GZERO Media logo

Trump Throws a Cyber Jab at Iran

Trump Throws a Cyber Jab at Iran

The cyberattacks reported by Yahoo News on Friday and by others in recent days targeted Iran's Islamic Revolutionary Guard Corps and a proxy militia. Although this isn't the first time the US has used its cyberweapons against Iran — back in 2010 the US and Israel hit Tehran's covert nuclear program hard with a computer worm called Stuxnet — the decision to unleash a cyberattack while refraining from a conventional military response raises some interesting questions:

Why launch a digital strike? It sends a message — but stops short of outright war. President Donald Trump didn't want to further escalate the conflict, but he did want to respond to the triumphant downing of an unmanned US drone, as well as to the tanker attacks that his administration has blamed on Iran. While computer code is undoubtedly dangerous — knocking out a power grid could easily kill thousands of people — dropping a payload of malicious ones and zeroes isn't nearly as provocative as physically bombing the country and killing people.

What next? Expect more digital shenanigans from both sides. Iran has history of launching disruptive cyberattacks against the US and its allies (and companies), and US officials are already warning of more. As Trump runs out of parts of the Iranian economy to sanction (see Hard Numbers, below), he'll likely see cyber as an increasingly attractive option: it can hurt Iran without provoking precisely the kind of wider war that he says he wants to avoid.

What could possibly go wrong? The first worry is collateral damage. Malicious code is hard to control once it's been released "in the wild," and it can affect systems that attackers didn't intend to hit. That leads to the other problem: unintended escalation. Cyberspace is a domain of conflict with few if any real rules, and no consensus on what constitutes an appropriate response to a damaging cyberattack. Put these two risks together, and what looks like a convenient way to smack an adversary without sparking an armed conflict could accidentally spin out of control.

Wales, early 19th century: During breaks from his law studies, William Robert Grove indulges in his passion for science to become an inventor. On his honeymoon in Europe, he learns about the new energy source everyone's talking about: electricity. After learning that electricity allows water to be broken down into its two components, hydrogen and oxygen, his intuition leads him to an idea that ends up making him a pioneer of sustainable energy production.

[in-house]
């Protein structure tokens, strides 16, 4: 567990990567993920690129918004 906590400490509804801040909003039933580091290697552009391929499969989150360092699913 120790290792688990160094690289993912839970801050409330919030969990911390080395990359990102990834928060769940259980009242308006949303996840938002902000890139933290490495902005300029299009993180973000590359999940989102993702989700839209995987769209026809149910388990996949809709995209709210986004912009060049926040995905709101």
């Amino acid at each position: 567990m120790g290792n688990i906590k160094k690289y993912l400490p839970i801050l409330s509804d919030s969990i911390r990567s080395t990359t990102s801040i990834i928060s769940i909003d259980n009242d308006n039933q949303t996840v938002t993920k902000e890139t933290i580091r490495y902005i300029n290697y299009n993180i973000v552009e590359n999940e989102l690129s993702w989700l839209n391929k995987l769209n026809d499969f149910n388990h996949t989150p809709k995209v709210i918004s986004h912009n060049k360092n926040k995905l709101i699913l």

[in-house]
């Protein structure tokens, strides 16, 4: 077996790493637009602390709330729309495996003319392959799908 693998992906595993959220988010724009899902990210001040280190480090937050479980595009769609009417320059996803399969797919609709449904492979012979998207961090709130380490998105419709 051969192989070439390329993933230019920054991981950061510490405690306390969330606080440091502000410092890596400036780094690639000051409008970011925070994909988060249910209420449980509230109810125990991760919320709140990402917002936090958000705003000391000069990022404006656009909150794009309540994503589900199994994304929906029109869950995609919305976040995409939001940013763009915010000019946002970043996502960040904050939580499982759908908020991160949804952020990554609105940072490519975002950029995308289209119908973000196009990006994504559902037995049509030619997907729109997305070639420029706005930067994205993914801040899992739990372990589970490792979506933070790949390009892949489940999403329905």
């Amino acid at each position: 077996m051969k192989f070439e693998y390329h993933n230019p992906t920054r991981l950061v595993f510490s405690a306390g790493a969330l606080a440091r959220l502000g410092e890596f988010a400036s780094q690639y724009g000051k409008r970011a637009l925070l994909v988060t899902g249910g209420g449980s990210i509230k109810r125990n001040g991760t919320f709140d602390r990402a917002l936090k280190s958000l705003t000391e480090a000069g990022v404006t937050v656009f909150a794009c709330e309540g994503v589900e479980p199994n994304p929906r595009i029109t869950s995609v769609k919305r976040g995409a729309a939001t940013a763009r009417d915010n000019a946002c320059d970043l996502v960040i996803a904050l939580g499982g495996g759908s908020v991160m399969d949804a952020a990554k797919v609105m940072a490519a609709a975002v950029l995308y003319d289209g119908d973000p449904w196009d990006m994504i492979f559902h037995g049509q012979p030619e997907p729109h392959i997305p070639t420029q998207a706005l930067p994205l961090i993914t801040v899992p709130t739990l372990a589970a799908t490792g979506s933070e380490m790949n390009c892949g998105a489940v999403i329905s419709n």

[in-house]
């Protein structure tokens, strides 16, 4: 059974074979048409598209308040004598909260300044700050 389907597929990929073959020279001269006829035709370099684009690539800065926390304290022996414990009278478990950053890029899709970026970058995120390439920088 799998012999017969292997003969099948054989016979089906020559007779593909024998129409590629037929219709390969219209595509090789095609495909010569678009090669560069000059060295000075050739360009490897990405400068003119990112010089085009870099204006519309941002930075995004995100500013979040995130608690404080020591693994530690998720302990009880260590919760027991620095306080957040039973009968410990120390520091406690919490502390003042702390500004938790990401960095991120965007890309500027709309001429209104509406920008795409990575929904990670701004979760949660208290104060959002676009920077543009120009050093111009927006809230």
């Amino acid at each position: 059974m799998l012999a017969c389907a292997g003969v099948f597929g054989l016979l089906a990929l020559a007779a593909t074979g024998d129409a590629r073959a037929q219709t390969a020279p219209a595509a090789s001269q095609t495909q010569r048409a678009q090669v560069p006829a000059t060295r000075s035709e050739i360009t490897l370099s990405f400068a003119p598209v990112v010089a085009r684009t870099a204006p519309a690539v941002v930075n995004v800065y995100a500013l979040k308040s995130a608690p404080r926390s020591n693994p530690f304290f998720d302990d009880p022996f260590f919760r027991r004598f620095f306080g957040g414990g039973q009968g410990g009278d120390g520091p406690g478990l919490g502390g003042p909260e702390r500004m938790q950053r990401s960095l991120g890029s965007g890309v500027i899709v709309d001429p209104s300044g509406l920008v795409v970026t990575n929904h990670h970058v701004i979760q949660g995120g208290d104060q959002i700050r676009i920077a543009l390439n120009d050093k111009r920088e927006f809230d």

Watch the story of William Robert Grove in Eni's MINDS series, where we travel through time seeking scientists.

Ian Bremmer's Quick Take:

Hi, everybody. Ian Bremmer here, and as we head into the weekend, a Quick Take on, well, the first bombing campaign of the new Biden administration. You kind of knew it was going to happen. Against some Iranian-backed militias in Syria, looks like a couple of dozen, perhaps more killed, and some militia-connected military facilities destroyed. I think there are a few ways to look at this, maybe three different lenses.

More Show less

Listen: The country's top infectious disease expert, Dr. Anthony Fauci, joins Ian Bremmer to talk vaccines, school re-openings, and when—and how—the pandemic could finally come end. He was last on GZERO World just weeks before the pandemic hit in the fall of 2019 and he described at the time what kept him up at night: a "pandemic-like respiratory illness." This time, he talks about how closely that nightmare scenario foreshadowed the COVID-19 pandemic. He also offers some guidance about what public health measures vaccinated Americans should continue to take in the coming months (hint: masks stay on).

Subscribe to the GZERO World Podcast on Apple Podcasts, Spotify, Stitcher, or your preferred podcast platform to receive new episodes as soon as they're published.

Afghanistan frustrated nineteenth-century British imperialists for 40 years, and ejected the Soviet army in 1989 after a bloody decade there. And though American and NATO forces ousted the Taliban government in 2001 over its support for al-Qaeda, there's no good reason for confidence that nearly 20 years of occupation have brought lasting results for security and development across the country.

But… could China succeed where other outsiders have failed – and without a costly and risky military presence? Is the promise of lucrative trade and investment enough to ensure a power-sharing deal among Afghanistan's warring factions?

More Show less

Carl Bildt, former Prime Minister and Foreign Minister of Sweden, shares his perspective from Stockholm on Europe In 60 Seconds:

Is there a military coup ongoing in Armenia?

Well, it isn't a military coup as of yet, but it's not far from it either. This is the turmoil that is resulting from the war with Azerbaijan, which Armenia took a large death loss. What happened was that the head of the armed forces asked for the prime minister to resign. That was not quite a coup, but not very far from it. Now, the prime minister sacked the head of the armed forces, there's considerable uncertainty. Watch the space.

More Show less
The GZERO World Podcast with Ian Bremmer. Listen now.

GZEROMEDIA

Subscribe to GZERO Media's newsletter: Signal

Biden strikes Syria. Now what?

Quick Take